Kenya’s food situation is worsening despite intervention by the government.
A myriad of problems ranging from corruption, weak policies, armyworm invasion, cartels, post-harvest wastage, outdated farming practices and declining soil fertility are to blame for the country’s perpetual woes.
This trend casts doubt on President Uhuru Kenyatta’s Big Four agenda of making Kenya self-reliant in food production .
Experts say the country lost up to 10 million bags of maize last year due to post-harvest losses as a result of the armyworm infestation that the government took too long to respond to adequately. In addition, farmers could be holding another 15 million bags due to cash crunch at the National Cereals and Produce Board.
“If we dealt with the pests and handled harvests better, we would not be having this crisis today. We would have enough food to tide us over until the next harvest,” said Dr Dennis Otieno, a research fellow at Tegemeo Institute.
The government blames lack of enough extension officers and shrinking acreage under the maize cover due to land subdivision for the reduction in production.
“A lot of extension officers have retired and we have not had a serious recruitment to replace them. These officers have been important in the sense that they help farmers with good agronomical practices to spur production,” says Johnson Irungu, director of crops in the Ministry of Agriculture.
Dr Irungu says since a major recruitment for extension officers was done in 2006, there have not been any significant staffing of the officials to replace a huge chunk of personnel that has retired.
Between 2011 and 2012, the Ministry of Agriculture introduced a programme that would see farmers supplied with farm inputs and trained on good agnomical practices. The programme dubbed Good Agricultural Practices saw the government provide farm inputs for free to farmers with one acre. The farmers were also trained on good agronomical practices under level one of this scheme. At level two, the government offered training and organised farmers in groups, and linked them to markets.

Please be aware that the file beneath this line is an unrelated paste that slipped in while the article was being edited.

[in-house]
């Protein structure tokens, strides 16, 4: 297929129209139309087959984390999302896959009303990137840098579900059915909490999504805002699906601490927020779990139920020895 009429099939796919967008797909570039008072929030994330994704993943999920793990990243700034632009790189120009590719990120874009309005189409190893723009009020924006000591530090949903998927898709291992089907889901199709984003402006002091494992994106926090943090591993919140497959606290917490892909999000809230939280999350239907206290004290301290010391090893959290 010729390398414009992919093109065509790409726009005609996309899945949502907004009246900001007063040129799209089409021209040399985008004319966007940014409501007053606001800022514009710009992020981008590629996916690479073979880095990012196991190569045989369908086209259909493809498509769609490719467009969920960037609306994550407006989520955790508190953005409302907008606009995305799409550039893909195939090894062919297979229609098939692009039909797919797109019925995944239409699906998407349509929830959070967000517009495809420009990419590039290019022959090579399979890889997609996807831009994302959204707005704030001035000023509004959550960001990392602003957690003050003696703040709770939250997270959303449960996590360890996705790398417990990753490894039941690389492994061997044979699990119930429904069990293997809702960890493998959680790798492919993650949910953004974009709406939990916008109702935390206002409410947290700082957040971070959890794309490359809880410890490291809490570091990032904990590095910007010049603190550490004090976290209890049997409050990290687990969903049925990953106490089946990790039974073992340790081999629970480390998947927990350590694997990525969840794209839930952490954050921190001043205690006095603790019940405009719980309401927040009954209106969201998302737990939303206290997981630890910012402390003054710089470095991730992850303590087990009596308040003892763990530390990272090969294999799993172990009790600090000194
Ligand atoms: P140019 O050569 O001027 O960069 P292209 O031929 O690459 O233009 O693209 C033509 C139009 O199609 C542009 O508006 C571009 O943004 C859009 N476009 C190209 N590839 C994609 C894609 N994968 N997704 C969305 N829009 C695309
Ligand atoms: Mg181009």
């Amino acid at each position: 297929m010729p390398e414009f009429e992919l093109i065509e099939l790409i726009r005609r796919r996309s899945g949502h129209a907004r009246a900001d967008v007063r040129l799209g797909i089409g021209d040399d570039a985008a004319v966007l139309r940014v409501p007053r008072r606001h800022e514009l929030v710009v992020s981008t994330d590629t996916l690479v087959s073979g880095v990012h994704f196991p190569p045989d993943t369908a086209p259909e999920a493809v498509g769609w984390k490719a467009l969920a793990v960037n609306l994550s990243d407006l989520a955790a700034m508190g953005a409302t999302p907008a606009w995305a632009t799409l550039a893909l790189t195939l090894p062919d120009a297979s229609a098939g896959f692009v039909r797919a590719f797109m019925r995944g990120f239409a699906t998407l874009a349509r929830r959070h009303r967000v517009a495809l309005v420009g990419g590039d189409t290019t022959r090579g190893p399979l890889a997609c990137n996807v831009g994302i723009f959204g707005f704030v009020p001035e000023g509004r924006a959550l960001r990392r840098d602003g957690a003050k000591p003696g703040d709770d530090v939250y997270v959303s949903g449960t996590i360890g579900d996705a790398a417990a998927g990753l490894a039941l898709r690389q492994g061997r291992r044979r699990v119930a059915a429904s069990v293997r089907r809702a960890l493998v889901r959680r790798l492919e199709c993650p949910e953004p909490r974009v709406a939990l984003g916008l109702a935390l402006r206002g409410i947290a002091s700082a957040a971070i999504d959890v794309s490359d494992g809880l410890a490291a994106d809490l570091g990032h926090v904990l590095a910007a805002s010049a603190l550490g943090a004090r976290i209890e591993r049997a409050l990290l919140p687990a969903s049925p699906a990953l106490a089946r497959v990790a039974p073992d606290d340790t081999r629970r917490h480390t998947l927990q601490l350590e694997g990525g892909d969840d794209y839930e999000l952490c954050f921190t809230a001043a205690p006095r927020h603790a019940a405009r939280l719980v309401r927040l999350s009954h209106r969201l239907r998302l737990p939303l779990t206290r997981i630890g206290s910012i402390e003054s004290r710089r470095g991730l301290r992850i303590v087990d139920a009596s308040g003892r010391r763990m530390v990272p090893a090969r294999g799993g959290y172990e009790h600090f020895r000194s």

The move saw Kenya produce a record 41.9 million bags of maize in 2012, the highest to have been achieved in 34 years, according to data from Kenya National Bureau of Statistics. The programme was, however, scaled down in 2013 following management change at the ministry, and with devolution, most of the agricultural functions were devolved.
This saw maize production decline in 2014 to 40.7 million bags and 39 million bags in 2015 before hitting a low of 32 million bags in 2017, according to projection by the ministry last year.
On Thursday, Red Cross started a campaign to raise Sh1 billion to feed 3.4 million Kenyans facing hunger. “We are keen on escalating our interventions through direct cash transfers, health and nutrition outreaches, rehabilitation of key communal watering points, animal offtake among others,” Red Cross secretary-general Abbas Gullet said. This comes two months after the government ended the Sh6 billion flour subsidy programme, which was introduced in May last year.
Devolution CS Eugene Wamalwa has said the government will spend Sh3.8 billion between now and April to fight hunger. National Disaster Management Authority chief executive officer James Oduor says the drought situation has been precipitated by poor performance of maize in the last crop season.
The government has pumped billions in agriculture in a bid to make Kenya self-sufficient in food production, but despite this, the country has not been able to feed itself, and mainly relies on imports to bridge annual deficits.